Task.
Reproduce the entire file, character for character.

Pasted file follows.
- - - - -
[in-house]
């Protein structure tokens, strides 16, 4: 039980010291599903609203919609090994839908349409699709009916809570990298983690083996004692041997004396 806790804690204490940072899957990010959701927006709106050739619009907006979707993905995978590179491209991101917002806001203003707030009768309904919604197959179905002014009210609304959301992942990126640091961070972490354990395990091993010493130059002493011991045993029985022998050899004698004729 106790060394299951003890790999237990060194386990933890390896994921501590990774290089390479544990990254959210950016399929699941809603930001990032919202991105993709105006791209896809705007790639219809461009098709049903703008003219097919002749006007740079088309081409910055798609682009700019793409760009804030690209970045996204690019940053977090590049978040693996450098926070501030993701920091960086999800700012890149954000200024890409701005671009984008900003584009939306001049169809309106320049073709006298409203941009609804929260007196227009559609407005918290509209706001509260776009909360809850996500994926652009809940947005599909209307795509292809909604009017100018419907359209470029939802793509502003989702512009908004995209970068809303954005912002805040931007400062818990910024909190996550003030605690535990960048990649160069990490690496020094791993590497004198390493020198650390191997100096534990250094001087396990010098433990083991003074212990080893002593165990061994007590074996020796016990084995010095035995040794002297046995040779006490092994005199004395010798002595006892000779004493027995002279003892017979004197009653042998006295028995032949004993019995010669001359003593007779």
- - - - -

[in-house]
């Protein structure tokens, strides 16, 4: 039980010291599903609203919609090994839908349409699709009916809570990298983690083996004692041997004396 806790804690204490940072899957990010959701927006709106050739619009907006979707993905995978590179491209991101917002806001203003707030009768309904919604197959179905002014009210609304959301992942990126640091961070972490354990395990091993010493130059002493011991045993029985022998050899004698004729 106790060394299951003890790999237990060194386990933890390896994921501590990774290089390479544990990254959210950016399929699941809603930001990032919202991105993709105006791209896809705007790639219809461009098709049903703008003219097919002749006007740079088309081409910055798609682009700019793409760009804030690209970045996204690019940053977090590049978040693996450098926070501030993701920091960086999800700012890149954000200024890409701005671009984008900003584009939306001049169809309106320049073709006298409203941009609804929260007196227009559609407005918290509209706001509260776009909360809850996500994926652009809940947005599909209307795509292809909604009017100018419907359209470029939802793509502003989702512009908004995209970068809303954005912002805040931007400062818990910024909190996550003030605690535990960048990649160069990490690496020094791993590497004198390493020198650390191997100096534990250094001087396990010098433990083991003074212990080893002593165990061994007590074996020796016990084995010095035995040794002297046995040779006490092994005199004395010798002595006892000779004493027995002279003892017979004197009653042998006295028995032949004993019995010669001359003593007779």